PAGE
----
The principle of ‘caveat emptor’ or ‘buyer beware’ traditionally applies. But that doesn’t mean sellers can hide known faults. The law requires sellers to disclose any known material defects, which can include the presence of asbestos. The benefit of transparency isn’t only about avoiding legal repercussions but also about fostering trust with prospective buyers.
Disclosure through the TA6 Form
The typical method for disclosing information about a property, including asbestos, is through the Property Information Form, commonly referred to as the TA6 form. This comprehensive questionnaire covers various aspects of the property, including:
- Notices and proposals
- Alterations, planning and building control
- Guarantees and warranties
- Environmental matters
- Rights and informal arrangements
- Other charges
- Connection to utilities and services
For asbestos, you will need to state whether your property may contain it. If you’re unsure, it’s better to say so rather than guessing.
What are the consequences of non-disclosure?
If you fail to disclose known asbestos issues, you could face legal repercussions. This could include being sued for compensation or even facing a misrepresentation claim. The buyer could potentially rescind the contract, reclaim the money paid and recover damages for any loss suffered.
In a nutshell, the golden rule is that you should be honest and transparent. That way, you’re complying with the law while also protecting the health and well-being of those who will purchase your home.
Asbestos surveys and removal
When selling a property with potential asbestos presence, it’s good practice to arrange an asbestos survey. These surveys are conducted by trained professionals and designed to identify any asbestos-containing materials present in the property and evaluate their condition. Not only does this provide you with important information, but it also offers reassurance to prospective buyers.
If asbestos is discovered during this survey, it’s generally recommended to employ a licensed company to remove it safely. Removal of asbestos is not a DIY task due to the hazardous nature of the substance when disturbed. Professional asbestos removal companies have the required skills, experience and protective equipment to handle this task safely and effectively.
Although arranging and paying for a survey and potential asbestos removal may seem like an additional expense, it’s an important part of the seller’s duty of care. The cost of a survey is usually around £80, while the removal of asbestos varies. As a rough guide, you might budget around £200 for an asbestos removal survey, £1,250 to remove an asbestos garage roof and £50 to remove each square metre of asbestos tiles or panels.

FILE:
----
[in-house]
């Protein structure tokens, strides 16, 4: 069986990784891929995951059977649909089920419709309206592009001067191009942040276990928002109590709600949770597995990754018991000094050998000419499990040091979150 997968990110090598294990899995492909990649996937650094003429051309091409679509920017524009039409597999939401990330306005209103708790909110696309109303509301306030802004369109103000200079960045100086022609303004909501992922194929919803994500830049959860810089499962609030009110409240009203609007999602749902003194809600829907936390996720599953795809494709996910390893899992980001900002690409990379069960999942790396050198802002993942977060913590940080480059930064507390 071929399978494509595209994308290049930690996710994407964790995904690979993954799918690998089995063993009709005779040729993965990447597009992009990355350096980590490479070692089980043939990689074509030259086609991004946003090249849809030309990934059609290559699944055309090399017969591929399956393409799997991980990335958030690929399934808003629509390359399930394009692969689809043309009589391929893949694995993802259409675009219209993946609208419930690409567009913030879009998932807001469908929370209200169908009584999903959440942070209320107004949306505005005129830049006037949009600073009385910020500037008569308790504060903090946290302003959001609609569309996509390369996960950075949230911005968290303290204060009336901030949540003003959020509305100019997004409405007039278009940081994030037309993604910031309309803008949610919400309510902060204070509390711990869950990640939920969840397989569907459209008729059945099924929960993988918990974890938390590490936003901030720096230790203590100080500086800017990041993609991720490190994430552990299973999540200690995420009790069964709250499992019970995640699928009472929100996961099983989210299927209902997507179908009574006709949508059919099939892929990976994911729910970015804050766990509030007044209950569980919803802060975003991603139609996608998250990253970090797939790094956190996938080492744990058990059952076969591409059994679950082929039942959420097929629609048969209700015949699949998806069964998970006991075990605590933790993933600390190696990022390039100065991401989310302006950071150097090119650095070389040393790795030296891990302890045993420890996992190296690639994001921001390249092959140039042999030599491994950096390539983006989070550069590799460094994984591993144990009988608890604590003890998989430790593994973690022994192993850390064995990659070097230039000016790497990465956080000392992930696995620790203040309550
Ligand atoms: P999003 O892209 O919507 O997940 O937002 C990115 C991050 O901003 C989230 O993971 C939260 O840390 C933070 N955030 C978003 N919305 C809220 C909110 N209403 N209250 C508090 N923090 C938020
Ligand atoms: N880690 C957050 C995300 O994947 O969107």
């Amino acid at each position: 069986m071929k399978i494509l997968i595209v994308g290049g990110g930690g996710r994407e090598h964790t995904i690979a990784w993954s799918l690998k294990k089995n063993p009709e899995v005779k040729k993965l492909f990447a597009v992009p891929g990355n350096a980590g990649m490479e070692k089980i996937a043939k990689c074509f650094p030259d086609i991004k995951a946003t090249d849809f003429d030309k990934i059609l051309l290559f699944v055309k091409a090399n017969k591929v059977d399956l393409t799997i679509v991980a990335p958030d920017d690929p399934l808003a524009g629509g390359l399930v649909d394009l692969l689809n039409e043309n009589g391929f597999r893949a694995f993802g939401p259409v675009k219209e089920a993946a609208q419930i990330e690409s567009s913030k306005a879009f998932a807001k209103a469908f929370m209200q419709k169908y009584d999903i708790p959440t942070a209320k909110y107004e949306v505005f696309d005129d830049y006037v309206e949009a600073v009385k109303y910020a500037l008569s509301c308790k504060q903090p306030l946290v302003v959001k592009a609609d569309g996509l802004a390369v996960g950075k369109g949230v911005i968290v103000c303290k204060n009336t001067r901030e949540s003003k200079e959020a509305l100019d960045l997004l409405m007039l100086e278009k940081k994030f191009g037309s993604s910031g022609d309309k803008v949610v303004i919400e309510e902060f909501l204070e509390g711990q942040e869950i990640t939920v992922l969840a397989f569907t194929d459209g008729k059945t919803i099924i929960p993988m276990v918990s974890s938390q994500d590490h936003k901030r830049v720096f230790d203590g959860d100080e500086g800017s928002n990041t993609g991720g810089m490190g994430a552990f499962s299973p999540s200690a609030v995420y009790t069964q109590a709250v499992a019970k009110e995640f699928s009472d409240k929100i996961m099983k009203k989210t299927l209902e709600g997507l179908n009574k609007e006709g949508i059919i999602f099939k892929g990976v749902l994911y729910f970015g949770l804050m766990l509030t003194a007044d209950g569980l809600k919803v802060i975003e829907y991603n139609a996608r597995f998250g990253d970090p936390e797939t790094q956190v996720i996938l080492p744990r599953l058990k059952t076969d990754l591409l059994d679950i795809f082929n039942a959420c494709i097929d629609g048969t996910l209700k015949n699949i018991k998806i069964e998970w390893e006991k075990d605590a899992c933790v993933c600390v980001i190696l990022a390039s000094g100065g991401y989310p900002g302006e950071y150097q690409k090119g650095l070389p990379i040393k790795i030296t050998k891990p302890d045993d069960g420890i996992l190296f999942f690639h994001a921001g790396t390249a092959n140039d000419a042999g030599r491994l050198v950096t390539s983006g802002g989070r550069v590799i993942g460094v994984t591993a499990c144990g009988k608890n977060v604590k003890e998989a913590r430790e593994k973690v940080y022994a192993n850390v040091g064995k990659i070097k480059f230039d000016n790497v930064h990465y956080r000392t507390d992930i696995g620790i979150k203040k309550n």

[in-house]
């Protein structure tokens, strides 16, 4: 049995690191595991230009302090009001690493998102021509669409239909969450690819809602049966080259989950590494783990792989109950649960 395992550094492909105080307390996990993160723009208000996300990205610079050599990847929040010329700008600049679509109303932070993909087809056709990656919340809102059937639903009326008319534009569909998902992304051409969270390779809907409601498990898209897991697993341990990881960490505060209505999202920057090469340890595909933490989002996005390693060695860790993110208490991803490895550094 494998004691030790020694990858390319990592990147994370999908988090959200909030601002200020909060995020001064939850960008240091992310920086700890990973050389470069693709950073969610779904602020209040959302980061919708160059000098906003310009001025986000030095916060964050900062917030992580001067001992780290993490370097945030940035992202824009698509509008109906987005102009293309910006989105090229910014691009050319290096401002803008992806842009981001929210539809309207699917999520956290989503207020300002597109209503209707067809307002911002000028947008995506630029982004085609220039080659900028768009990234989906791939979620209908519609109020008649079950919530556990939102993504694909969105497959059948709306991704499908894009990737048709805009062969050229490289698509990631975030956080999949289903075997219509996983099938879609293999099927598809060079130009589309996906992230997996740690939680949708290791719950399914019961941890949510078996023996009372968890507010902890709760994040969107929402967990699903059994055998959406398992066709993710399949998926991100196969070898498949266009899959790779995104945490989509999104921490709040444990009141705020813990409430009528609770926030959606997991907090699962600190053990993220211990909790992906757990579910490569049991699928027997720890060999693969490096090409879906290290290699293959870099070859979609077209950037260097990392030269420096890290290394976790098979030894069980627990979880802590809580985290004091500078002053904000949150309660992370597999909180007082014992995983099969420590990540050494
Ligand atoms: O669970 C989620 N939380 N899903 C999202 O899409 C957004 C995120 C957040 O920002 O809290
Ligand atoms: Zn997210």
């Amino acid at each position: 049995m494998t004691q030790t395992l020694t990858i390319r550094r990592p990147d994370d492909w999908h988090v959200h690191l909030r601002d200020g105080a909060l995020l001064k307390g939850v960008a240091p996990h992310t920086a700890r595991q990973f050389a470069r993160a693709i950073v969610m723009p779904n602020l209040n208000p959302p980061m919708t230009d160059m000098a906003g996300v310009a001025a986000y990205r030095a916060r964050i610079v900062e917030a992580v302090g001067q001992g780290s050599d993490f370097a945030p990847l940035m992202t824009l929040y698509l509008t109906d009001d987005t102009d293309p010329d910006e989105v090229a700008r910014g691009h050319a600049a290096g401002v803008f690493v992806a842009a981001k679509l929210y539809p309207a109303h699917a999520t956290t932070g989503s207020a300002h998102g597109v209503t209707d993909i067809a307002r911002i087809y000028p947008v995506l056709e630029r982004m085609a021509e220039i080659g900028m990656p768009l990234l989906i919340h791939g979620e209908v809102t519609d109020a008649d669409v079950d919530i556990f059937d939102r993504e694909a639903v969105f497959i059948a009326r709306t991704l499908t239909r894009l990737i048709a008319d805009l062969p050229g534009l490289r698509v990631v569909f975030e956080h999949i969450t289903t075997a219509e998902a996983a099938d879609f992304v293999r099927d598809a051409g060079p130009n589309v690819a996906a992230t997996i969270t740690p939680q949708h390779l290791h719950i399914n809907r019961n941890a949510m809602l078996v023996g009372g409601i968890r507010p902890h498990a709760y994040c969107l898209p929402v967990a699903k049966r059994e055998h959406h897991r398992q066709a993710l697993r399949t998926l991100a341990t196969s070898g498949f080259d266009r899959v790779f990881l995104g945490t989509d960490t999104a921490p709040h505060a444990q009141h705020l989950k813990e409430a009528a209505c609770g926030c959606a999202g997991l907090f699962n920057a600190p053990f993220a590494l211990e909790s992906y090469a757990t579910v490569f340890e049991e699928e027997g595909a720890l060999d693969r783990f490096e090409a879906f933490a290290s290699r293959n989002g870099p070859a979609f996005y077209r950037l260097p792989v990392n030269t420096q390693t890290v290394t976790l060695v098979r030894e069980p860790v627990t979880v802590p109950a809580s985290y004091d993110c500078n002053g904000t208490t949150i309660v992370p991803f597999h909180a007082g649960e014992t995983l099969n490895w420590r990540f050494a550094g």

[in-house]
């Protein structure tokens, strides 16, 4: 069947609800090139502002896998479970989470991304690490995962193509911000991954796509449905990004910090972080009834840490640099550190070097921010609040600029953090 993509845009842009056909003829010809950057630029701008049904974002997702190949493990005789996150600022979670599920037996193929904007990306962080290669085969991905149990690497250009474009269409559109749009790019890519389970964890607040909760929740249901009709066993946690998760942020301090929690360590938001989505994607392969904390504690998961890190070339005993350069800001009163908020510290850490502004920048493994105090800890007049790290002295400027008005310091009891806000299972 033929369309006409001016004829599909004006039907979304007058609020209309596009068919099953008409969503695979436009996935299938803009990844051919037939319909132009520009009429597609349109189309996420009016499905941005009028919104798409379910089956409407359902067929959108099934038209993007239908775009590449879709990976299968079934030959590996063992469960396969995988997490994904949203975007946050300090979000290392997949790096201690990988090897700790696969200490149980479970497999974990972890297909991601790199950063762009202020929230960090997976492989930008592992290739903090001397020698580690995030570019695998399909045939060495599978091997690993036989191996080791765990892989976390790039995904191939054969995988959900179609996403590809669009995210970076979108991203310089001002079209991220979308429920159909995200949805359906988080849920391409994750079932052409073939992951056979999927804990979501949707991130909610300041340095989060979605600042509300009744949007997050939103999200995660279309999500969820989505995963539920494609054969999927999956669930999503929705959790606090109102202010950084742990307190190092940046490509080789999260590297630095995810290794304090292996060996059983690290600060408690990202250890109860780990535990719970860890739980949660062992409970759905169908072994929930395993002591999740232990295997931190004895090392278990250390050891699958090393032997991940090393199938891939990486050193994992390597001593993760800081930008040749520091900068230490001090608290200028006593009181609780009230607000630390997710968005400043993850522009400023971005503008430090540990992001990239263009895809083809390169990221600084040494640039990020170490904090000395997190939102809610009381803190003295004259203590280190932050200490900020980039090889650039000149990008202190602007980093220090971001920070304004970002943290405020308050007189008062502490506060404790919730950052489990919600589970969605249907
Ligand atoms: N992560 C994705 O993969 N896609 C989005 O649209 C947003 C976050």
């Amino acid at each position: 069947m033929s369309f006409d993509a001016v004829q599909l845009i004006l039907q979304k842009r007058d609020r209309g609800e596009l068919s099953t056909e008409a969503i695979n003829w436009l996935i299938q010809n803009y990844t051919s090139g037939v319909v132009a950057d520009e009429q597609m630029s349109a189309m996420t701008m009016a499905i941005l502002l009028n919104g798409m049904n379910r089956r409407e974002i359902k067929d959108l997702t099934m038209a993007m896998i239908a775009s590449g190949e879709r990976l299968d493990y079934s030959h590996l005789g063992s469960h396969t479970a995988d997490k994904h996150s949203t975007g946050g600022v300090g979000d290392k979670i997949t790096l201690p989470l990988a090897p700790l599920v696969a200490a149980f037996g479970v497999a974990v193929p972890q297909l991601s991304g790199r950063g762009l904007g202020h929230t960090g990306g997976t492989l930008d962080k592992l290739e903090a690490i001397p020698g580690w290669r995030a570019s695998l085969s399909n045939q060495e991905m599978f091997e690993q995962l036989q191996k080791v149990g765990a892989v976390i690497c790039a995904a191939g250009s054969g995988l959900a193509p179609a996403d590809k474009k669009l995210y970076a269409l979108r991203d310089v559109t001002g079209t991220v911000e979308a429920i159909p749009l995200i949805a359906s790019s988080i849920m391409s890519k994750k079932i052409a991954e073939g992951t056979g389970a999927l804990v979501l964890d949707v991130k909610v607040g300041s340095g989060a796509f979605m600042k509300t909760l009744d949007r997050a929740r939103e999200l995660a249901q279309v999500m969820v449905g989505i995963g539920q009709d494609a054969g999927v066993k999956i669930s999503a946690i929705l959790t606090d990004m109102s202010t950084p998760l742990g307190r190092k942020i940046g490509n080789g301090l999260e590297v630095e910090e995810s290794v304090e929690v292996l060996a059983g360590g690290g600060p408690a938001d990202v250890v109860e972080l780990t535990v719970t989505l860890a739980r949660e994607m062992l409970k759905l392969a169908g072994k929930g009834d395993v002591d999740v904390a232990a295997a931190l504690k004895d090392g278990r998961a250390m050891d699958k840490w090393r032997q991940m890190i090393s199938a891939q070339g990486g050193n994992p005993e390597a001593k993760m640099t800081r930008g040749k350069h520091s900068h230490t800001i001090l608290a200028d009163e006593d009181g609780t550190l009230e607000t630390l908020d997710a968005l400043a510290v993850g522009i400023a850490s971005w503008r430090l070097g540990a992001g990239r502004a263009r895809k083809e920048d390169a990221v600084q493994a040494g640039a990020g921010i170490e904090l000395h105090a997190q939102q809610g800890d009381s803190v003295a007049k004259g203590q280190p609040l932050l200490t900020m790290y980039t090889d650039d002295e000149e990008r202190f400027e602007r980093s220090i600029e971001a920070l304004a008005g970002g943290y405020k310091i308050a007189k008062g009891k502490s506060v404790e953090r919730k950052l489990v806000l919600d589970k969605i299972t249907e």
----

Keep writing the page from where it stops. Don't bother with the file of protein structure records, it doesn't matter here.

Buyer’s rights and recourse
If asbestos is discovered after the sale of a property and the seller hasn’t declared its presence, the buyer has legal recourse. This undisclosed defect could form the basis for a claim of misrepresentation or breach of contract against the seller.
The buyer may be entitled to compensation to cover the cost of asbestos removal and any other associated damages, such as health issues related to exposure or devaluation of the property. It’s worth seeking legal advice in such situations to understand the full extent of buyer’s rights and potential remedies.
Tips for sellers
So, you’ve got asbestos in your property. Now what? For starters, get a professional survey done and if necessary, arrange for removal by a licensed company. When it comes to disclosure, be honest. It may seem like a potential deal-breaker, but most buyers would rather know upfront than discover it later.
Is there a way to sell my house with asbestos?
It’s not all bad news if you discover asbestos. In some cases, you won’t even need to pay to have it removed. Here at Property Rescue, we buy your house fast – regardless of the condition it’s in, including asbestos.
We handle the complexities of the sale, from legalities to the potential removal of asbestos, making the process less stressful for you. It’s a straightforward way to sell your property without dealing with the complexities of asbestos yourself.
To sum up, if you’re selling a house with asbestos via traditional methods, it’s crucial to declare it. Not only is it a legal obligation, but it’s also a matter of health and safety. When in doubt, always seek professional advice.
There is, however, a way to sell your house fast, even if it has asbestos. Get a free, no-obligation quote from Property Rescue to see how much we can buy your house for, whether it has asbestos or not.